I had just finished interviewing an Australian engineer about a reconstruction project at a boys’ school in Tarin Kowt when there was a thunderclap. Debris hurtled into the air in a column of smoke a couple blocks away. And I thought, “Suicide bomber.”
Just a few minutes earlier, I’d been out on the street outside the school with some Australian soldiers. Glancing left I’d glimpsed a Dutch patrol idling in armored personnel carriers and trucks outside a girls’ school. It was International Women’s Day, so the Dutch had hauled some of their national media to a ceremony with local ladies.
Back at the boys’ school, my heart sank when I connected the dots: The Taliban had blown up Women’s Day. At a school. For girls.
The Aussies had their armor and helmets on and their weapons ready. They were itching to help. But the order came from higher to stay put (see photo below). The Dutch quick-reaction force was on the way and they didn’t need extra people getting in the way. Over the next hour or so information trickled in. Three Dutch soldiers were hurt. Now one was dead. There were four dead Afghans, now ten. Many of them were children. Later, we patrolled around the blast site, where a small crowd of grieving Afghans had gathered. And that night, we all jumped when Dutch artillery started firing in the distance.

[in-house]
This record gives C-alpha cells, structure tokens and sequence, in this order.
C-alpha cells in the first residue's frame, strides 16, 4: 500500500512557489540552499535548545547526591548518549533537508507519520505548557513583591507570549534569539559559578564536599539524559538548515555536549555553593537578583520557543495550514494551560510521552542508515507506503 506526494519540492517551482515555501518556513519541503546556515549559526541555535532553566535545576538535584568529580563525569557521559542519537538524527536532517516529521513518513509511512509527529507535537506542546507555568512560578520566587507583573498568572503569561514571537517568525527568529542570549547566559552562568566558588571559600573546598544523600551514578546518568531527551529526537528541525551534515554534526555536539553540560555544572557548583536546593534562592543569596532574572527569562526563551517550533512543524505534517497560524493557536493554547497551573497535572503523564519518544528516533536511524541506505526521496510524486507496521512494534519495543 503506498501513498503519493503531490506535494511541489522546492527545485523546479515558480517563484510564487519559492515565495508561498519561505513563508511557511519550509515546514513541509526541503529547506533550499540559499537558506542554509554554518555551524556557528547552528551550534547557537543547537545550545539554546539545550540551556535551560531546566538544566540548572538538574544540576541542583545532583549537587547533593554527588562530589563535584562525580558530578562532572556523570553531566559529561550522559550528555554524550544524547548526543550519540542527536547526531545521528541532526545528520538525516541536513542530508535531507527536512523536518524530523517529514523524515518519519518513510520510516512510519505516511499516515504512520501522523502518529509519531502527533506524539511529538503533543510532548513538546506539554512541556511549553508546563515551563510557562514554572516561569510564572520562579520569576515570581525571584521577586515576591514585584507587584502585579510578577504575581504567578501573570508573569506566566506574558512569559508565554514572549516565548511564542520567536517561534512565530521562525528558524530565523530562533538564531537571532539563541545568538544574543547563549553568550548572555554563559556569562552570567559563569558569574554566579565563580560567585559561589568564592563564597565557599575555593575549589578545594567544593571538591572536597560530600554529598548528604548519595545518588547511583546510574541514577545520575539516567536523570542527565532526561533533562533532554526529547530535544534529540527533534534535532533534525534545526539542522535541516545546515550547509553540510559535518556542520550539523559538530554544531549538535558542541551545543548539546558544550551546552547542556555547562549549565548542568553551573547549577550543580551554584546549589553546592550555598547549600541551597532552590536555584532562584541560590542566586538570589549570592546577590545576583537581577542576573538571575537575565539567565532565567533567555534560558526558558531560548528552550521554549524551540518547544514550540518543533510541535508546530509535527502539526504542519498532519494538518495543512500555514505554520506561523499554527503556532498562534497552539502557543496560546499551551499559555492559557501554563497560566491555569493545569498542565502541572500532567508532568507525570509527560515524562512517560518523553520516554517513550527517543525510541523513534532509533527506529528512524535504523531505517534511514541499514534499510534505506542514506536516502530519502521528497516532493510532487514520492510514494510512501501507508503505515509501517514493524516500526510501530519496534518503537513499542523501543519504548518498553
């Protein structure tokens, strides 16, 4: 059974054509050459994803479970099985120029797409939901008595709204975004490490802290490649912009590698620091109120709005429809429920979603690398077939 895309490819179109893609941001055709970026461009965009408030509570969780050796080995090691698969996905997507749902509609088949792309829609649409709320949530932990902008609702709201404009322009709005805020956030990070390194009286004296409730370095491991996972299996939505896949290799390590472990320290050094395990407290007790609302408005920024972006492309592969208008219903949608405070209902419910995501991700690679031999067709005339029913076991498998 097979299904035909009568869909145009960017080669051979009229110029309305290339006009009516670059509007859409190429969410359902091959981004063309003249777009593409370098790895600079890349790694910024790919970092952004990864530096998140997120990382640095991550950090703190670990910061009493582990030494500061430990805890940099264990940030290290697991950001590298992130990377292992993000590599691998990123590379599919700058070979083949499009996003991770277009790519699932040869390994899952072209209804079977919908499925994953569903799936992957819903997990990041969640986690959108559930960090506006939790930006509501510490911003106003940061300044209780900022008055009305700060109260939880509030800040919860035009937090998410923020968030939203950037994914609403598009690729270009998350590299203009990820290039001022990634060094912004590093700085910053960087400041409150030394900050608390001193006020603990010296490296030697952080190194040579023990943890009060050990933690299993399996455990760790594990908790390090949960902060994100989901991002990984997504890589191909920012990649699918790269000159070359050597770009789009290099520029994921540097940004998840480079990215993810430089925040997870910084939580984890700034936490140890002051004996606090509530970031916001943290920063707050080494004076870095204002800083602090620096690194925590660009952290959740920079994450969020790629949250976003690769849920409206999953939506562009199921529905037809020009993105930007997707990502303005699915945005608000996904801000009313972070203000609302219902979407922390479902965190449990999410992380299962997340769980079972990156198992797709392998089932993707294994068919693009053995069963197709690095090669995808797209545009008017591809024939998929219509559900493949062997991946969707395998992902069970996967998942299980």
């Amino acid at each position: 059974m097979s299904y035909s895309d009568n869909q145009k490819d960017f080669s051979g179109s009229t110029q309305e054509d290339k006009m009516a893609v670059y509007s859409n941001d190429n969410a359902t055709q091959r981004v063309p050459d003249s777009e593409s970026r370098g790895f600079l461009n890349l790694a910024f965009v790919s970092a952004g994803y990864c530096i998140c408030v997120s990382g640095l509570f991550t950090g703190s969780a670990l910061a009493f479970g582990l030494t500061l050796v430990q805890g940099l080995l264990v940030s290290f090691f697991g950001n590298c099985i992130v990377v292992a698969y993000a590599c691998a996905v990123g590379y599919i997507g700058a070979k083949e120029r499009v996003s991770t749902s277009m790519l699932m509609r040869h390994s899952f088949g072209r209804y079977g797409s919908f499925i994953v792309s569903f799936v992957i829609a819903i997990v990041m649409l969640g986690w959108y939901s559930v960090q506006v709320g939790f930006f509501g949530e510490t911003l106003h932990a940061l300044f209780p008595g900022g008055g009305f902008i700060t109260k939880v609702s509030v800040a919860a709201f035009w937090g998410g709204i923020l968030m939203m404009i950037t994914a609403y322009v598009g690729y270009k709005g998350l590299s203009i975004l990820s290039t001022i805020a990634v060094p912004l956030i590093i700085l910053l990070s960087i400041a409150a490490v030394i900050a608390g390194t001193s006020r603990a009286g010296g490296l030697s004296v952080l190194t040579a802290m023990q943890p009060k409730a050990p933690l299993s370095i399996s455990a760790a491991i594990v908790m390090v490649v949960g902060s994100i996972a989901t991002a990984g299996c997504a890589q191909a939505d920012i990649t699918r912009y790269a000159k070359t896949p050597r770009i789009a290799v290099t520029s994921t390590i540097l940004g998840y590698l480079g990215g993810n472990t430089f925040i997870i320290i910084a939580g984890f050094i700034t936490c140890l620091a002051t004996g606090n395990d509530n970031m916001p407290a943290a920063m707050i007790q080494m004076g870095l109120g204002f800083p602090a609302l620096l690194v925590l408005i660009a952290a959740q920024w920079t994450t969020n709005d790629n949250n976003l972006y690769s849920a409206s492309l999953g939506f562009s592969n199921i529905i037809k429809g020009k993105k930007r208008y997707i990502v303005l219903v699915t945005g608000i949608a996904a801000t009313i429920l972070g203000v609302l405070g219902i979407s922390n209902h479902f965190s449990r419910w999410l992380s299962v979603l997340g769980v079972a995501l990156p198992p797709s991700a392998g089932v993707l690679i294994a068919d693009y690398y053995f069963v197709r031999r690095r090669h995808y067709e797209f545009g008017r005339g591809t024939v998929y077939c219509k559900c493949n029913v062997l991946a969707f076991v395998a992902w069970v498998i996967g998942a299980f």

It was a full day before I got back to Kamp Holland. It turned out that the suicide bombing was just a prelude to a major Taliban offensive. Hundreds of fighters had poured down the mountains to hit Dutch and Afghan army checkpoints in nearby Chura. The Dutch fought back with everything in their arsenal: the cannon, their Apache gunships and even F-16s from Kandahar. I climbed a hill to the artillery firing position and watched them fire off a few rounds. The gunners ate ice cream between fire missions and helped me position my cameras for the best shots.
Before bed I checked out some footage shot by a Dutch reporter in the bombed convoy. You could see Dutch medics desperately doing chest compressions on their dying friend. A runner, scurrying between vehicles to deliver messages, had to leap over a pile of children’s body parts.